There’s a kerfuffle afoot about the prevalence of “fake news,” particularly in social media (which is where 62 percent of U.S. adults get their news nowadays). Unfortunately, as we’ve all been told all our lives, you can’t believe everything you read. You can’t even believe everything you see anymore, what with video and photo editing and computer generated imagery.
But we shouldn’t pretend this is new. We just used to call it by a different name: propaganda.
Propaganda is defined as “information that is not impartial and used primarily to influence an audience and further an agenda.” This is accomplished by selectively presenting (or omitting) facts in a way that is designed to produce an emotional reaction. Sound familiar?
One of the earliest instances of propaganda is generally considered to be the Behistun Inscription (c. 515 BC), which detailed the rise of Darius I to power in Persia. In a nutshell, Darius himself is the author of the inscription, written in multiple languages on a limestone cliff along a road connecting two Persian capitals, and recounting how wonderful Darius the Great was, and how all the rebellions he had put down were the work of imposters to the throne. Gee whiz. There really isn’t anything new under the sun.
Interestingly, the development of the printing press was the birth of a whole new era of propaganda, which influenced the Reformation, the American Revolution, and the abolitionist movement during the Civil War. Basically, every war ever fought has been accompanied by an onslaught of propaganda, whether engraved into the side of a cliff, dropped as leaflets from airplanes, or spread virally via scam news websites. What’s its purpose? To control the “collective mind” of a group of people. It’s insidious, sneaky and generally underhanded. It’s the stuff of Orwellian dystopian fiction.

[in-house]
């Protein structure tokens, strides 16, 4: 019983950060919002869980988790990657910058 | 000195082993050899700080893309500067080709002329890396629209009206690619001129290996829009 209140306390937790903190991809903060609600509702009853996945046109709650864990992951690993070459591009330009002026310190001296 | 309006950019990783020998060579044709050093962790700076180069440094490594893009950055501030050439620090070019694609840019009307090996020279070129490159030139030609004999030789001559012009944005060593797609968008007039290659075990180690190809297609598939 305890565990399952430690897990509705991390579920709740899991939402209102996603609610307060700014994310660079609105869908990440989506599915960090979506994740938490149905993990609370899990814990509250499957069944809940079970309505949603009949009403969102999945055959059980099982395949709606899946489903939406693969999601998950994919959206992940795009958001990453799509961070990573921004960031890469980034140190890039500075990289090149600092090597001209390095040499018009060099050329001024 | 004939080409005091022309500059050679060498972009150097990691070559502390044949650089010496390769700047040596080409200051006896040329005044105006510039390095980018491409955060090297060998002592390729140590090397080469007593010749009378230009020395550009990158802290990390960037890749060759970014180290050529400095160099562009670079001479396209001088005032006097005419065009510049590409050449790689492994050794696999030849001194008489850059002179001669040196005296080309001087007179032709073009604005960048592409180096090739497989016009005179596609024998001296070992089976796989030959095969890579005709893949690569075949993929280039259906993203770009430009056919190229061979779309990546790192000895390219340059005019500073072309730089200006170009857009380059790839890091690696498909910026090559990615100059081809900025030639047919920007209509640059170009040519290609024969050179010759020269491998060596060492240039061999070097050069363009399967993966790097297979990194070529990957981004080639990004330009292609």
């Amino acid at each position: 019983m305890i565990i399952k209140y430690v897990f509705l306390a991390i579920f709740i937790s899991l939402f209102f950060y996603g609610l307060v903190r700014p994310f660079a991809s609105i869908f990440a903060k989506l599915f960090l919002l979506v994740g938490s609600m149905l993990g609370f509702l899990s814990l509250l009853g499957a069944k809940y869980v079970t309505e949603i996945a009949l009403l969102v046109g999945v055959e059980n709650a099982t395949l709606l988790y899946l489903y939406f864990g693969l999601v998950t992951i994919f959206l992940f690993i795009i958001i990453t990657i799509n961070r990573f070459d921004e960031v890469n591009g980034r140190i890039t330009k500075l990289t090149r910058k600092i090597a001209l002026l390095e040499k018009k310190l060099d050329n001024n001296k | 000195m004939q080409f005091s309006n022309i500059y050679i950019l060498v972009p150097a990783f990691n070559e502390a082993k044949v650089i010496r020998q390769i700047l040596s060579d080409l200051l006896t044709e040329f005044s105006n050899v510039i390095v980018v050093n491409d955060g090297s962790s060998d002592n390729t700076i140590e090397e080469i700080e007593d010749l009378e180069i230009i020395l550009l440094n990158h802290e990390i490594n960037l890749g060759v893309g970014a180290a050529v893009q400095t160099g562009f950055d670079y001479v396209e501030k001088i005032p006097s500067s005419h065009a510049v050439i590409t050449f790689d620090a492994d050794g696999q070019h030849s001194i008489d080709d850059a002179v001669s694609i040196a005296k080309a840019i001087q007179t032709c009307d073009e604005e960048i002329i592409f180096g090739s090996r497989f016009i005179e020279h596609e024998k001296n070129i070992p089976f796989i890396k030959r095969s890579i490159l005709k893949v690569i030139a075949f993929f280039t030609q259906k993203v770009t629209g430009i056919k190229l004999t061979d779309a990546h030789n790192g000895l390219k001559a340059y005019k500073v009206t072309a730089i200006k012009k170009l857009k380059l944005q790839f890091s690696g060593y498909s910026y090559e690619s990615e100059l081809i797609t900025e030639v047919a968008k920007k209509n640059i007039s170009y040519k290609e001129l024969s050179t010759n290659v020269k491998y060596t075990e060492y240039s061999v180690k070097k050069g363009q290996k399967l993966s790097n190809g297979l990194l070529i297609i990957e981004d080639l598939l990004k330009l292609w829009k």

And we’re being bombarded by it today, maybe more than ever. We’re all going to have to become a lot more skeptical and a lot more media savvy, not just when it comes to social media. A lot of what floats around on the internet finds its way to mainstream media without benefit of fact-checking.
Speaking of fact-checking, did you know there is an International Fact-Checking Network, and its members all agree to abide by a code of principles? You can check out the list, and the code, here: www.poynter.org/fact-checkers-code-of-principles/
Some of this fake news (propaganda) nonsense is politically inspired, as always. But a lot of it is just plain, old greed. Some of these fake-news proprietors are making between $10,000 and $30,000 a month selling ads on their sites.
Sometimes it makes me wonder if I’m on the wrong side of the news business, wanting to tell the truth and all…
– – –
After a blissfully long and mild fall, it would appear that Jack Frost has finally arrived. Temperatures next week are expected to drop below zero at night. Let’s hope Jack’s late arrival doesn’t indicate his intention to hang around late next spring.
– – –
Welcome to the merry month of December. Get out this week and next and enjoy some of the local holiday events: concerts, plays, business open houses, parades, sleigh rides, visits with Santa, etc. Set aside all the arguing and contention and go enjoy the spirit of the season with your friends and neighbors!